In 2010 New Delhi TV claimed President Obama’s trip to India would cost $200 million per day. That was ludicrous, and the incident was made fun of during episode 4 of Aaron Sorkin’s HBO series The Newsroom. The 10 day trip very much did not cost $2 billion.
A U.S. Presidential trip abroad is an expensive proposition, for security and to bring along the equipment and people that allow that individual to continue to fully conduct business and handle contingencies that may arise. The President remains, of course, Commander-in-Chief of the U.S. military and unexpected situations arise.
However U.S. Presidential trips aren’t quite like how Saudi Arabia’s Prince Mohamed bin Salman travels.
No detail has reputedly been too small for Bin Salman, who arrived in Athens with a 700-strong delegation on seven planes – one reportedly decked out as a hospital in waiting. In a report describing the crown prince’s penchants and excesses, the Greek news portal iefimerida said 350 limousines had been requested by the mission – a demand that so outstripped supply that vehicles had to be brought in from Bulgaria and Germany.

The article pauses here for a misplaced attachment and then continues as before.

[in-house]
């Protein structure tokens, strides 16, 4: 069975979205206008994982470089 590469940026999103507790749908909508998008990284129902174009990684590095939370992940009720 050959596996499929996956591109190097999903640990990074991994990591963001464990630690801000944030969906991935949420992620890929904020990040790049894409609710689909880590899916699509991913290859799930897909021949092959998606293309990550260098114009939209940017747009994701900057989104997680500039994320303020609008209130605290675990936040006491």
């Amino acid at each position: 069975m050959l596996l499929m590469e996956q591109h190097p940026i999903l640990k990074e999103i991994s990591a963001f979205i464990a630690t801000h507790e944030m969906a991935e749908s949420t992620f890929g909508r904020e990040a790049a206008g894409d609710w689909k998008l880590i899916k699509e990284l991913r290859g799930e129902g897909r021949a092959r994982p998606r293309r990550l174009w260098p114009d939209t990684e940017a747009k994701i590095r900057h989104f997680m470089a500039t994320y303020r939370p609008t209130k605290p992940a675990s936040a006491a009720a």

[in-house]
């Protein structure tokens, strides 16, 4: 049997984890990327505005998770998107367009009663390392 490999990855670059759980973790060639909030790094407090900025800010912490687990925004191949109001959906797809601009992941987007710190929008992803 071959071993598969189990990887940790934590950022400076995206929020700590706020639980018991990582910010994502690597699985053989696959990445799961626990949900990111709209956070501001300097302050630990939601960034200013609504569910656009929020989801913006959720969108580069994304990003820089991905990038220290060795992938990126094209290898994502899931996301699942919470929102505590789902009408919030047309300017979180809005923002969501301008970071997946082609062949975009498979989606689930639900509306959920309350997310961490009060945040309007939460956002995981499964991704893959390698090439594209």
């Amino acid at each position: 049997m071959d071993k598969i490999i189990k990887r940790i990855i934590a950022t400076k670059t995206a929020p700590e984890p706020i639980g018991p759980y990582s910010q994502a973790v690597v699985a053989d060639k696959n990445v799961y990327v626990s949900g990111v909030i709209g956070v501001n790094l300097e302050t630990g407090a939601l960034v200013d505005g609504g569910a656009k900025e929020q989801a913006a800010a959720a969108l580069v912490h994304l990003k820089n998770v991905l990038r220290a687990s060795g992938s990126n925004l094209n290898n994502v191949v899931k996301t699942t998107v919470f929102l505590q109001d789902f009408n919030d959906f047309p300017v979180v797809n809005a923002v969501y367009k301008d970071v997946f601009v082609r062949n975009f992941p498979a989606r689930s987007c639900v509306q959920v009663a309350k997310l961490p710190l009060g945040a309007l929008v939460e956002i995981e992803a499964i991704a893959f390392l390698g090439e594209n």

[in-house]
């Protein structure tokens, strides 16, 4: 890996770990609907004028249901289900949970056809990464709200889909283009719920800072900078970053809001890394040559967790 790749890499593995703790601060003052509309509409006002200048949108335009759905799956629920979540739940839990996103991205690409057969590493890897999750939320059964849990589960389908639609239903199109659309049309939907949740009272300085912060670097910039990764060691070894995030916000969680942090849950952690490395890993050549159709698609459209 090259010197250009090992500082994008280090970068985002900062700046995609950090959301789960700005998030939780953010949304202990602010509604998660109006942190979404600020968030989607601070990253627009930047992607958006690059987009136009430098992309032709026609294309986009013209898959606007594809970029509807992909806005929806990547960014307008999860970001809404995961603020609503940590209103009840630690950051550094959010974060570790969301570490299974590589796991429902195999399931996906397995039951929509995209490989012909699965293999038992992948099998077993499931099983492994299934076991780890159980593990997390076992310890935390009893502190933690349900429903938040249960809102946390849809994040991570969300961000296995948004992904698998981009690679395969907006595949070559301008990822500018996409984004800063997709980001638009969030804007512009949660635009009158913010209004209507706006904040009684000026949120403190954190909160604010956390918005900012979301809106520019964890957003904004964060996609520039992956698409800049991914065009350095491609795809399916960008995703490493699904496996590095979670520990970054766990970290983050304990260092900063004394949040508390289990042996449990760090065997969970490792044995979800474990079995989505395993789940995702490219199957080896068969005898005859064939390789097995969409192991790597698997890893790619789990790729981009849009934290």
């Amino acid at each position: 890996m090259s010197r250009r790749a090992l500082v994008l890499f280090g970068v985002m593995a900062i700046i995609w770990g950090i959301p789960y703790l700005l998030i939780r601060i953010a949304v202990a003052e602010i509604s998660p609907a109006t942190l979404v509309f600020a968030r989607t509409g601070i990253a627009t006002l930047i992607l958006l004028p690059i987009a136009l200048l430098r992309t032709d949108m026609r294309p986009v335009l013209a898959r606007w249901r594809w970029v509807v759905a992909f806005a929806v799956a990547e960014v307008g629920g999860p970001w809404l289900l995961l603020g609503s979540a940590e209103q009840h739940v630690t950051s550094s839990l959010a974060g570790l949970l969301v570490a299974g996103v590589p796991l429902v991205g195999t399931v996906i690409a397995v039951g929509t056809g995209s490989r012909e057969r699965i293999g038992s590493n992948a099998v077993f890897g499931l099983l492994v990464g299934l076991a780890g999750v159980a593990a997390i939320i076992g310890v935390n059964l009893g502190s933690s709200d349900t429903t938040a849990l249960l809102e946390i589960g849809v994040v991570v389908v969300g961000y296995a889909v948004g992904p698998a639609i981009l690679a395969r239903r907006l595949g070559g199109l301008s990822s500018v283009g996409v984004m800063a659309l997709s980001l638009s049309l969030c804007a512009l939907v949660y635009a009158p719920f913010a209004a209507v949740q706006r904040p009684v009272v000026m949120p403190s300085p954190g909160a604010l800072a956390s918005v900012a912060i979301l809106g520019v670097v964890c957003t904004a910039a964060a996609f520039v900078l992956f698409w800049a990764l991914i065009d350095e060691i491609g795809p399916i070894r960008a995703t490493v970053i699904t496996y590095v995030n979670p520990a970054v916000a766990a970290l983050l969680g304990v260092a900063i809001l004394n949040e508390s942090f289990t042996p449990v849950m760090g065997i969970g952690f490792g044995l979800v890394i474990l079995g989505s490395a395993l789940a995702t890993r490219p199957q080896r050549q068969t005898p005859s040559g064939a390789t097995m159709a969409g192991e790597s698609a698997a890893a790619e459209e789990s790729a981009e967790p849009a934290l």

For his stay at the Four Seasons on the Athenian riviera, 180 suitcases filled with clothes, shoes and other personal items had been sent to the hotel. “A few days ago a special order arrived for bulletproof glass panes, which were installed with a giant crane in the suite Bin Salman has taken over,” iefimerida reported on Wednesday.
I’d surmise that this reporting was along the lines of NDTV’s story about President Obama, except that Dubai’s Sheikh Mohammed uses an escalator as air stairs when traveling abroad.
Video: @HHShkMohd arrives in Saudi Arabia to attend quartet meeting which Saudi @KingSalman called for to discuss ways of supporting Jordan. pic.twitter.com/8CeiHHw0HE
— Dubai Media Office (@DXBMediaOffice) June 10, 2018
And when Prince Mohamed bin Salman’s father traveled to Moscow in 2017, his golden escalator sadly broke.
Since MBS owns the planes, at least he doesn’t have to pay extra for checked bags. Nonetheless I’m still inclined to wonder if there’s exaggeration over the 350 limousines.